The California Supreme Court explained that in order to have standing to bring a PAGA claim as an “aggrieved employee,” the plaintiff must be “(1) someone who was employed by the alleged violator and (2) someone against whom one or more of the alleged violations was committed.”  The Court explained that this standing requirement is very easy to meet, and as it held in Kim v. Reins International California, Inc., a plaintiff that settled and dismissed his individual claims for damages, still had standing to proceed with his PAGA claims on behalf of other employees.  The Court in Uber continued to explain that PAGA does not require the plaintiff to have an ongoing injury, and that “post-violation events” do not “strip an aggrieved employee of the ability to pursue a PAGA claim…” and went even further in citing Johnson v. Maxim Healthcare Services, Inc., which held that even when a plaintiff’s individual claim may be time-barred as outside of the statute of limitations, this does not prevent the plaintiff from pursuing PAGA remedies. 

4. The Uber decision draws a roadmap for employers in litigating PAGA claims: (1) enforce arbitration agreement, (2) stay the non-individual PAGA claim during arbitration, and (3) a win against the plaintiff in arbitration can prevent the plaintiff from bringing the PAGA claim.

Despite disagreeing with the U.S. Supreme Court’s decision in Viking, the California Supreme Court clarified the roadmap for employers in litigating PAGA cases.  Employers who have arbitration agreements can enforce the agreement, and “the trial court may exercise its discretion to stay the non-individual claims pending the outcome of the arbitration pursuant to section 1281.4 of the Code of Civil Procedure.  Following the arbitrator’s decision, any party may petition the court to confirm or vacate the arbitration award under section 1285 of the Code of Civil Procedure.”  The Court continued to explain that, “If the arbitrator determines that [the plaintiff] is not an aggrieved employee and the court confirms that determination and reduces it to a final judgment, the court would give effect to that finding, and [the plaintiff] could no longer prosecute his non-individual claims due to lack of standing.” 

Even if the employer is not successful in winning on all claims in arbitration, the Uber decision nearly forces every employer to take the case through arbitration for the chance of a complete win, which would bar the employee from continuing in bringing a representative action on behalf of other employees in the PAGA case.  Even if the employer does not achieve a complete win in arbitration, the process will provide key discovery and binding testimony from the plaintiff, will likely expose how individualized resolution of the key issues is, and show how long and complicated a trial could potentially take to resolve issues for all employees across the workforce.  This could open potential arguments that the PAGA representative case has trial manageability issues that the plaintiff cannot overcome.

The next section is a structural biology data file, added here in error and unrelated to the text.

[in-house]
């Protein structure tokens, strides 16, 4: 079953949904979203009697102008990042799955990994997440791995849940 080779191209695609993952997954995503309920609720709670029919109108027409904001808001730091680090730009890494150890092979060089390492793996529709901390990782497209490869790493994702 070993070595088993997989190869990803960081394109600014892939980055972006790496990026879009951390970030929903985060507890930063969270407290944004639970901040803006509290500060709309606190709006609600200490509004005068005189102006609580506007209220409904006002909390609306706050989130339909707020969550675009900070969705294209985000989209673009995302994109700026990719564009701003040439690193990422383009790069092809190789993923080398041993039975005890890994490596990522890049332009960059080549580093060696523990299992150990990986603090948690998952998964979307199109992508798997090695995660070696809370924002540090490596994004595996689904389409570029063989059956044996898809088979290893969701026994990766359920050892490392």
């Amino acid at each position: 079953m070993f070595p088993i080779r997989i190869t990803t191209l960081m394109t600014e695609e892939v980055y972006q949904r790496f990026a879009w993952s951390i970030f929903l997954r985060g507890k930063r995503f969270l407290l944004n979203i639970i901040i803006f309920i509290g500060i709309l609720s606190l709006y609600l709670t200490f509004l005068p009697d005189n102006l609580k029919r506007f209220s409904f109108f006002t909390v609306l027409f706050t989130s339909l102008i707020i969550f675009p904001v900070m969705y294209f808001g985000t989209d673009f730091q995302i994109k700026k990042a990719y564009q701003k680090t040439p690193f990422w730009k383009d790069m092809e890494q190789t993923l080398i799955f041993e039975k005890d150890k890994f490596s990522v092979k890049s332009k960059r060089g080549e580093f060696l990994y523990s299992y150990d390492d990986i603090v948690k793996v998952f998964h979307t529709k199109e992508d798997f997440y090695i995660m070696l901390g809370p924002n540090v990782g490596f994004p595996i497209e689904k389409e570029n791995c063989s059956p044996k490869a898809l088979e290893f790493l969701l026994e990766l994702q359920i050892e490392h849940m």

5. Next steps for employers after the Uber decision.

Review current arbitration agreements and update terms:  California employers need to review their current arbitration agreements with counsel to ensure that they are (1) enforceable and (2) have the correct language to get the most out of enforcing arbitration of employment claims.  For example, employers should consider adding language the agreement will be enforced under section 1281.4 of the Code of Civil Procedure, whereby the trial court must stay the non-individual claims pending arbitration of the plaintiff’s own individual claims.  Employers should also review whether all or most of their workforce have signed the applicable arbitration agreement and review the agreement in place to see if employees who have worked for the company for a long time need to sign an updated agreement. 

Arbitration agreements are still beneficial for most employers in California:  The holding in Uber does not change the prior rule that employers may have employees waive their ability to bring a class action lawsuit, which still provides a huge benefit to employers.  For example, the applicable statute of limitations in a class action lawsuit can extend back four years, and the statute of limitations in a PAGA case is only one year.  Employers should be able to track which employees have not signed arbitration agreements, have a method of easily obtaining copies of all signed arbitration agreements, and periodically review if their arbitration agreements need to be updated and which employees need to sign the updated versions.  Of course, arbitration agreements are not right for all California employers, but companies should review their issue carefully with experienced employment counsel.